Monday, 7 October 2013

I'd like to see that!

Lois Williams’ father-in-law, Gunner William Essex Williams, leaving Melbourne on the Shropshire in May 1917.
Image courtesy, Lois Williams of Pascoe Vale. 

Coburg Historical Society member, Lois Williams writes: ‘Note all the streamers, but it is a pity there is not more of the ship in this photo.’ 

Despite the streamers, the men and their families would be aware of the grave dangers ahead, especially after the huge Australian casualties on the Western Front, in particular at Bullecourt on 11 April 1917. The Australian War Memorial notes that ‘the two brigades of the 4th Division that carried out the attack, the 4th and 12th, suffered over 3,300 casualties; 1,170 Australians were taken prisoner - the largest number captured in a single engagement during the war.’  One of those prisoners was a Coburg man, Jacob Freudenthal, who remained a POW until the end of the war.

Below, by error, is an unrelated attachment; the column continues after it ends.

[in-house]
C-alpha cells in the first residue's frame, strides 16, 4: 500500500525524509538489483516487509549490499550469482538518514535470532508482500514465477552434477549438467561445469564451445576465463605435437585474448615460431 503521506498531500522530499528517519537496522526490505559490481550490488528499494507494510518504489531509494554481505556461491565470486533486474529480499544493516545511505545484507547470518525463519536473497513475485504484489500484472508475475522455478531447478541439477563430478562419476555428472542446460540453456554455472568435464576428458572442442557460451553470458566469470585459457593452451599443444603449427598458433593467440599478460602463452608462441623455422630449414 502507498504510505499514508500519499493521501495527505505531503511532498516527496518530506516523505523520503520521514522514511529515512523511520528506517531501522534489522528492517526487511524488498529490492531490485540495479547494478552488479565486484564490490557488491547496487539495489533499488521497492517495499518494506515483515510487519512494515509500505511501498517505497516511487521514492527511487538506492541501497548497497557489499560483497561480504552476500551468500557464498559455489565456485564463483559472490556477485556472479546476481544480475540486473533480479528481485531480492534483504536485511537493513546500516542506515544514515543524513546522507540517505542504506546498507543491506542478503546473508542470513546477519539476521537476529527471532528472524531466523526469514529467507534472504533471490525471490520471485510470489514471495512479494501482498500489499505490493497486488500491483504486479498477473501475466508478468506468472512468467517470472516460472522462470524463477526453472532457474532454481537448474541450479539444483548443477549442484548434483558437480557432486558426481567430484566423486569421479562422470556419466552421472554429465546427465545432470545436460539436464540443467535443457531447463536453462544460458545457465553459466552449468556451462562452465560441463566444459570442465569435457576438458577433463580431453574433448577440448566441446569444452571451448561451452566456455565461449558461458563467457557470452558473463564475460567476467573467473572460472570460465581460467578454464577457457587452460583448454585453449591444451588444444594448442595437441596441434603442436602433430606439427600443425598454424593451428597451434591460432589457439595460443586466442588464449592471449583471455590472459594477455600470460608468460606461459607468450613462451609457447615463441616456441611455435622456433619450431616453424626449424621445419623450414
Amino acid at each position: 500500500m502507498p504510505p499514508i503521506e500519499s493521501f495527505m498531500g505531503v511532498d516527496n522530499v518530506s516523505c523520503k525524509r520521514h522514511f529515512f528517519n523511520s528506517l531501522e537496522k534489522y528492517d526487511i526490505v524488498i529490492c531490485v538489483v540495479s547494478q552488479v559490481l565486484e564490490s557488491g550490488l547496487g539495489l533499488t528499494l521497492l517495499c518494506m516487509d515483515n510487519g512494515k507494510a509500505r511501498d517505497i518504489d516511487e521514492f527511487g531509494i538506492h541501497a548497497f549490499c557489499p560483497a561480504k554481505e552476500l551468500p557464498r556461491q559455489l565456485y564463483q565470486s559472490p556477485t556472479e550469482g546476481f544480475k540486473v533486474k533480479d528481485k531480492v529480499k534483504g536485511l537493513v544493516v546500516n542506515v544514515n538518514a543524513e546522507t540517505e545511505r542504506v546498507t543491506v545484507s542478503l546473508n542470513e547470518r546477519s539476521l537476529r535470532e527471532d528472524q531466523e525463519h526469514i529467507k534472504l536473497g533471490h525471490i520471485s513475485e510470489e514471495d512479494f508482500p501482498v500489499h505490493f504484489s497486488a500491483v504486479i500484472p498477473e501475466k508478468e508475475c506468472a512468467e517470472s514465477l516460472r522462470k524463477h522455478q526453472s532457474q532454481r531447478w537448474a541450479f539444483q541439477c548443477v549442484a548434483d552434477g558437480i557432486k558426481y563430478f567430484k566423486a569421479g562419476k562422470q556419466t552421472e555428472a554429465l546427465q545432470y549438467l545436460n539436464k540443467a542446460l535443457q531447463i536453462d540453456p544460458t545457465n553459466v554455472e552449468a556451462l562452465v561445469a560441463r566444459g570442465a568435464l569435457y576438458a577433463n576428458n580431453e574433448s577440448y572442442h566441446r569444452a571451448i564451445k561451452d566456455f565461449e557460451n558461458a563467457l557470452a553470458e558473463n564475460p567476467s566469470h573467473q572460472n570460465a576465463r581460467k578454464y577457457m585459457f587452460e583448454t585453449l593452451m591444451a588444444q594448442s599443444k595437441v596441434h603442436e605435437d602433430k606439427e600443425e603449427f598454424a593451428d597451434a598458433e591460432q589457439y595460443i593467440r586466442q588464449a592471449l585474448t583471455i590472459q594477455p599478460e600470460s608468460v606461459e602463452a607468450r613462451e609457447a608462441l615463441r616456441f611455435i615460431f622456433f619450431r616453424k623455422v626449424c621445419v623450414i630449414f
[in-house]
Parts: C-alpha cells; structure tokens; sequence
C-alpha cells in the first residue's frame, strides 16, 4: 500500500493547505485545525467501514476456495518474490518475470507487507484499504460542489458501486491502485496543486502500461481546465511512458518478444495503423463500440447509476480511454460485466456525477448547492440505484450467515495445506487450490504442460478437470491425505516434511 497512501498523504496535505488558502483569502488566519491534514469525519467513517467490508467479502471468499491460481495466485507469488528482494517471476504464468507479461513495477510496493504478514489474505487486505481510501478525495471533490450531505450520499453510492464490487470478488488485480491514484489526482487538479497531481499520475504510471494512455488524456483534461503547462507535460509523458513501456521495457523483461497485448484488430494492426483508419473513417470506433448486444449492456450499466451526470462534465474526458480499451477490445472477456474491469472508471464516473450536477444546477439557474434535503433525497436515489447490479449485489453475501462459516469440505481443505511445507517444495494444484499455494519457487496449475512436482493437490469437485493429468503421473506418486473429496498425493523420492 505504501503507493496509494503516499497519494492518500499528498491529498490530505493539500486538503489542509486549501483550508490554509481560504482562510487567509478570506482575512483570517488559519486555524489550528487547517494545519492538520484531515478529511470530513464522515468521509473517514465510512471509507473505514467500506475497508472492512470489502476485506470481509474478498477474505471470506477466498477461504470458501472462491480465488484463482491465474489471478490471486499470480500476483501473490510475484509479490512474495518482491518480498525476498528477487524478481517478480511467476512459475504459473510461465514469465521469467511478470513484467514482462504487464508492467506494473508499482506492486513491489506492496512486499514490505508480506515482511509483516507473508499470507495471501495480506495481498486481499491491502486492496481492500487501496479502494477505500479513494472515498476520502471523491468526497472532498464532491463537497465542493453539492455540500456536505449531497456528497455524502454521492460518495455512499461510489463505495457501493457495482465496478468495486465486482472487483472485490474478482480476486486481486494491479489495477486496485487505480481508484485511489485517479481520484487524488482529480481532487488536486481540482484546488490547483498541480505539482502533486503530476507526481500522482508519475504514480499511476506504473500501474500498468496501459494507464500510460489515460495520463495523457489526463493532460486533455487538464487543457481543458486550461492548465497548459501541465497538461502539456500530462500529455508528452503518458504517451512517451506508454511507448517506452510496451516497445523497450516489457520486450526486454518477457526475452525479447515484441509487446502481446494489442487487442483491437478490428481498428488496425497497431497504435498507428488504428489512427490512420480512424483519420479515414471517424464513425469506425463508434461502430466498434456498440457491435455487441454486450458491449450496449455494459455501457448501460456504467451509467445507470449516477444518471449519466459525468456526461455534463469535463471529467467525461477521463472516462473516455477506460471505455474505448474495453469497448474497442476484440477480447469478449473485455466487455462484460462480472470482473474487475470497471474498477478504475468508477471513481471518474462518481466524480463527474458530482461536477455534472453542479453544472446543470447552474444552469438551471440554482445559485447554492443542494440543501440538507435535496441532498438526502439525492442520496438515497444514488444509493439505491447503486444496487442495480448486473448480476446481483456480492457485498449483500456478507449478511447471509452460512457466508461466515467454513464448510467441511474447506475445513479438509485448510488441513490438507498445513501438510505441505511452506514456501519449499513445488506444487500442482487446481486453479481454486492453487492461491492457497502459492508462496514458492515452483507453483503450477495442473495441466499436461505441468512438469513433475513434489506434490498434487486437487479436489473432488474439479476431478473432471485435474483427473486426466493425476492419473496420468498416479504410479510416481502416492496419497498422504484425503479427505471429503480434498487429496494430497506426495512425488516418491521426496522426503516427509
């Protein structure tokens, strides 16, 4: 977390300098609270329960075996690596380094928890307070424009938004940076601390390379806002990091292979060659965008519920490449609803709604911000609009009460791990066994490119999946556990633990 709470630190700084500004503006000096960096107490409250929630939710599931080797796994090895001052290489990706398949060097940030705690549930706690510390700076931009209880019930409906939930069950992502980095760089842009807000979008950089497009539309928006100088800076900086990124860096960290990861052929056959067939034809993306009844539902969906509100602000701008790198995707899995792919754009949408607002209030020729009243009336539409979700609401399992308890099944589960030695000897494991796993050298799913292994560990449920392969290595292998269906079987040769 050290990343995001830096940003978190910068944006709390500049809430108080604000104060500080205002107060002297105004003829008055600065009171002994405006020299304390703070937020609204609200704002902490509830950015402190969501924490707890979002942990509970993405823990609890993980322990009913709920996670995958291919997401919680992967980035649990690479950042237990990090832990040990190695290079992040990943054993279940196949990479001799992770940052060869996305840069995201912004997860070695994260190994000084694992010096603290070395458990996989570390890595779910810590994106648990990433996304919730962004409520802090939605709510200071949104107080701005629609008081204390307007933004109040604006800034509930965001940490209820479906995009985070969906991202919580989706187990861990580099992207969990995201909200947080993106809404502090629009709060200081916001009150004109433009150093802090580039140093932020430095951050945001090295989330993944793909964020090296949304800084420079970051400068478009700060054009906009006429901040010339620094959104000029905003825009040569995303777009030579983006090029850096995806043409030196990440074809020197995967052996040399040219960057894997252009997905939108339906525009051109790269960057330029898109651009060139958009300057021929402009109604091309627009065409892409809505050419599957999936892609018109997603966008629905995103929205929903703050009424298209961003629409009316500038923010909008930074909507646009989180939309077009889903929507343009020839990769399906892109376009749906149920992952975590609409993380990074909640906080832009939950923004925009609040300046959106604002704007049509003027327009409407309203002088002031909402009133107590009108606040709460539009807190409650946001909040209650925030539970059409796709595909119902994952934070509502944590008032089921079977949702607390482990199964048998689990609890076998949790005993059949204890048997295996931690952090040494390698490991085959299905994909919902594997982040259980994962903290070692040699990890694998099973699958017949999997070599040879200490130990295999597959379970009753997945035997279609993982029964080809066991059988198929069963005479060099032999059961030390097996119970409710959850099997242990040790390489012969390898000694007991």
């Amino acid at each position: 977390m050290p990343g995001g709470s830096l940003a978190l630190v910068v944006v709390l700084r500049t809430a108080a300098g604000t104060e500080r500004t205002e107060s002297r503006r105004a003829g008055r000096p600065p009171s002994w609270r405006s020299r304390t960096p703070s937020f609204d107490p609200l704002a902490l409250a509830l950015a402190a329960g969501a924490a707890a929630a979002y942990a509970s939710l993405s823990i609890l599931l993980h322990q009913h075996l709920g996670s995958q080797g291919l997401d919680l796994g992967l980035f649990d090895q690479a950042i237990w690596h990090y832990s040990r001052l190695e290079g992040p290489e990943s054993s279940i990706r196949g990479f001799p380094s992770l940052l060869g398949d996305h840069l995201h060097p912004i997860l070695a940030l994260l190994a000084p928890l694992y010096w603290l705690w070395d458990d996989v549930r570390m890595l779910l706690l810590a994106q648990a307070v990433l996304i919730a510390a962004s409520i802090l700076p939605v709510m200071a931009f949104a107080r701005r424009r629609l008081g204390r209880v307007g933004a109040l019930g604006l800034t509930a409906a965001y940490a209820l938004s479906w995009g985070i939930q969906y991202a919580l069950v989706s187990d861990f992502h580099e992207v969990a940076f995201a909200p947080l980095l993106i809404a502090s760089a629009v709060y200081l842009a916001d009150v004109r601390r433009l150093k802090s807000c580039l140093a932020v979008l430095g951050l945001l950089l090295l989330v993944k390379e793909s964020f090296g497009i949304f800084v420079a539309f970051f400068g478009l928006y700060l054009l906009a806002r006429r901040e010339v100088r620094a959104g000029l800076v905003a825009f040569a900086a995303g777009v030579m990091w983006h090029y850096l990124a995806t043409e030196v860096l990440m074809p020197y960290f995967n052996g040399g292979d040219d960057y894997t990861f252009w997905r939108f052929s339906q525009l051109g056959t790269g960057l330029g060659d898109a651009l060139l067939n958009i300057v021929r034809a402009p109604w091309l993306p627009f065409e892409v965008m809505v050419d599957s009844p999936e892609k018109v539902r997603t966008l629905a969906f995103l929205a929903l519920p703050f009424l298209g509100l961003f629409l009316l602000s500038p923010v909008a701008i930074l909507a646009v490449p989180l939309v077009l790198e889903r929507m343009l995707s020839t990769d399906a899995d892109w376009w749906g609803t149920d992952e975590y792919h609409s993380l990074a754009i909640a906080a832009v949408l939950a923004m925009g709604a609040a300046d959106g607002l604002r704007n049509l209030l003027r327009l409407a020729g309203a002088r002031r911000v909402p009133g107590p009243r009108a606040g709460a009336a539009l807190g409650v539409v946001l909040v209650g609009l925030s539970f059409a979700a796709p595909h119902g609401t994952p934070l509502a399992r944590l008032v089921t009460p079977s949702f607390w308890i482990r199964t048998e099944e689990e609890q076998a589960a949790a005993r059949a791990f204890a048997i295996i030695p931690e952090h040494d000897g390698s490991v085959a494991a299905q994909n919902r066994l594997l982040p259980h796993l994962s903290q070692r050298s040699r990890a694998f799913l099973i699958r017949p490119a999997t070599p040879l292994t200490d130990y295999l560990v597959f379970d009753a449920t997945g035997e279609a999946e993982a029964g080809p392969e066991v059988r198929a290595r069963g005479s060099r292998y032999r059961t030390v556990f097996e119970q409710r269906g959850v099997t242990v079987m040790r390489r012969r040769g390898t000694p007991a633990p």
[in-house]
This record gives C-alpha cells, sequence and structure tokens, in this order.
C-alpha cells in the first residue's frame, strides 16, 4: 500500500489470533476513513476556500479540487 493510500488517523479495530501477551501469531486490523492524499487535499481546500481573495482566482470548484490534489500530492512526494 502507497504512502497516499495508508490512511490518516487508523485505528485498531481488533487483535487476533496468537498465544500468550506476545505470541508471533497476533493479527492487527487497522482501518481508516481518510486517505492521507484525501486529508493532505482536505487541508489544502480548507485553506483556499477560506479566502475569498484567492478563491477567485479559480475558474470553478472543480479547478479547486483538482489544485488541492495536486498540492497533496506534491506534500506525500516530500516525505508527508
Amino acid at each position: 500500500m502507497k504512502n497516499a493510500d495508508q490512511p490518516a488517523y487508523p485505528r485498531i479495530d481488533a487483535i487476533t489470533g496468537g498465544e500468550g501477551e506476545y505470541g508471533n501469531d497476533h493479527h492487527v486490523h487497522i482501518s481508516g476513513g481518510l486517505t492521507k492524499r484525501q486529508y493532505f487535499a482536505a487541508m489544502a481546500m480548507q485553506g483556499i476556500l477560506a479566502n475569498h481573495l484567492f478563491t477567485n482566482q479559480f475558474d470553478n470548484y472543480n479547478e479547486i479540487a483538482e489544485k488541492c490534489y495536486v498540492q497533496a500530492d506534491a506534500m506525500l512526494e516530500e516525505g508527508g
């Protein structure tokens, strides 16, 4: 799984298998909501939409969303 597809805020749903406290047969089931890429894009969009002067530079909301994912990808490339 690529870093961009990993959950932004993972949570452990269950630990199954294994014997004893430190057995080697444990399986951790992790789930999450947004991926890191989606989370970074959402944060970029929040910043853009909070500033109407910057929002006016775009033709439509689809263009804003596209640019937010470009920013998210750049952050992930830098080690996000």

Although her father-in-law 33496 Gunner William Essex Williams was from Richmond, I thought some of the details regarding his enlistment were worth recording here. In later life Gunner Williams told stories about some of his training at the Windsor Drill Hall. Lois writes: ‘As his father was a mounted trooper, Pa knew about horses and they did some training IN the Drill Hall by walking a horse around (probably the milkman’s draft horse) and seeing who could ride!!  He used to hitch up the horses and take the guns up to the front, then unhitch the horses and take them back out of the way.’ 

I’d like to see that!

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